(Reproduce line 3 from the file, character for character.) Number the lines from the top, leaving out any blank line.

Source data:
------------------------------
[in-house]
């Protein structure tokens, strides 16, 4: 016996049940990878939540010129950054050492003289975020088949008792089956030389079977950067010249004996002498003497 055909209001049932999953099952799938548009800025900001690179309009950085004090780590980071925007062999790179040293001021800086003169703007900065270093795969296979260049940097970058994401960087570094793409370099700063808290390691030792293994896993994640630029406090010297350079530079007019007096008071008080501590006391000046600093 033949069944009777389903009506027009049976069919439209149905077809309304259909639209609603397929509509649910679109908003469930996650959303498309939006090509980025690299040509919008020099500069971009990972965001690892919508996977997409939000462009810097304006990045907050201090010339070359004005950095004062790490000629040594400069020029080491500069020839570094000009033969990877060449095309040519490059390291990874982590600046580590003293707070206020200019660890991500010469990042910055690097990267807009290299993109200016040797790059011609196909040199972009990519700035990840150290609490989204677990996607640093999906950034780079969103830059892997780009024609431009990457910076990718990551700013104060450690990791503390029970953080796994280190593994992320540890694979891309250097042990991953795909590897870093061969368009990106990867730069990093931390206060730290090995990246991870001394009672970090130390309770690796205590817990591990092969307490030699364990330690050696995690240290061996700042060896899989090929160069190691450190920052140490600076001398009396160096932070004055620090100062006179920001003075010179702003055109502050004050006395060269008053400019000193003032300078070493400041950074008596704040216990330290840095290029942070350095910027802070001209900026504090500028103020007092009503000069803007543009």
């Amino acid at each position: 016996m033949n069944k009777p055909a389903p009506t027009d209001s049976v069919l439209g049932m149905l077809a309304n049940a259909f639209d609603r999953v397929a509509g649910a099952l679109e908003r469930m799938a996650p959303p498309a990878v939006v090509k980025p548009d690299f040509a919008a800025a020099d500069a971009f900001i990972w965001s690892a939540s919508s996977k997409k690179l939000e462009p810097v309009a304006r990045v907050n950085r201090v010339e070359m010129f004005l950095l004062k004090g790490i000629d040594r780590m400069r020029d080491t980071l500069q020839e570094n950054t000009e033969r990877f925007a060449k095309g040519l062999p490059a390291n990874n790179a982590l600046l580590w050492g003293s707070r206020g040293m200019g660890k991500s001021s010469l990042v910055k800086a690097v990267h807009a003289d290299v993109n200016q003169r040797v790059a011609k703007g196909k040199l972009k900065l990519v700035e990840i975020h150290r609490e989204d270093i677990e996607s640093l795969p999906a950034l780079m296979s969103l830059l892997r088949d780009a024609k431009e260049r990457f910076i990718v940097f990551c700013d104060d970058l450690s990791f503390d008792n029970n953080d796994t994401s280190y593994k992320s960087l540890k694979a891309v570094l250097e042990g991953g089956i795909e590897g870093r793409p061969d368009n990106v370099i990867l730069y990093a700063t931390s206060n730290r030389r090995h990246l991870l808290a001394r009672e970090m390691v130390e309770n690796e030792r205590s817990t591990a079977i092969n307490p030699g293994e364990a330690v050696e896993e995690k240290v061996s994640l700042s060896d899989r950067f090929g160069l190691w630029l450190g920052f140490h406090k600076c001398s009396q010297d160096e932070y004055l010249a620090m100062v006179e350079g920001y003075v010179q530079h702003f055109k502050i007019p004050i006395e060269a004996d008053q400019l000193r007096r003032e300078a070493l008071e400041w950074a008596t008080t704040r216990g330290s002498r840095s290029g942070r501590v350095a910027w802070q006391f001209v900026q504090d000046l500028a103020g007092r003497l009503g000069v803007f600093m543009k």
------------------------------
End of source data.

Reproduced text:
């Amino acid at each position: 016996m033949n069944k009777p055909a389903p009506t027009d209001s049976v069919l439209g049932m149905l077809a309304n049940a259909f639209d609603r999953v397929a509509g649910a099952l679109e908003r469930m799938a996650p959303p498309a990878v939006v090509k980025p548009d690299f040509a919008a800025a020099d500069a971009f900001i990972w965001s690892a939540s919508s996977k997409k690179l939000e462009p810097v309009a304006r990045v907050n950085r201090v010339e070359m010129f004005l950095l004062k004090g790490i000629d040594r780590m400069r020029d080491t980071l500069q020839e570094n950054t000009e033969r990877f925007a060449k095309g040519l062999p490059a390291n990874n790179a982590l600046l580590w050492g003293s707070r206020g040293m200019g660890k991500s001021s010469l990042v910055k800086a690097v990267h807009a003289d290299v993109n200016q003169r040797v790059a011609k703007g196909k040199l972009k900065l990519v700035e990840i975020h150290r609490e989204d270093i677990e996607s640093l795969p999906a950034l780079m296979s969103l830059l892997r088949d780009a024609k431009e260049r990457f910076i990718v940097f990551c700013d104060d970058l450690s990791f503390d008792n029970n953080d796994t994401s280190y593994k992320s960087l540890k694979a891309v570094l250097e042990g991953g089956i795909e590897g870093r793409p061969d368009n990106v370099i990867l730069y990093a700063t931390s206060n730290r030389r090995h990246l991870l808290a001394r009672e970090m390691v130390e309770n690796e030792r205590s817990t591990a079977i092969n307490p030699g293994e364990a330690v050696e896993e995690k240290v061996s994640l700042s060896d899989r950067f090929g160069l190691w630029l450190g920052f140490h406090k600076c001398s009396q010297d160096e932070y004055l010249a620090m100062v006179e350079g920001y003075v010179q530079h702003f055109k502050i007019p004050i006395e060269a004996d008053q400019l000193r007096r003032e300078a070493l008071e400041w950074a008596t008080t704040r216990g330290s002498r840095s290029g942070r501590v350095a910027w802070q006391f001209v900026q504090d000046l500028a103020g007092r003497l009503g000069v803007f600093m543009k």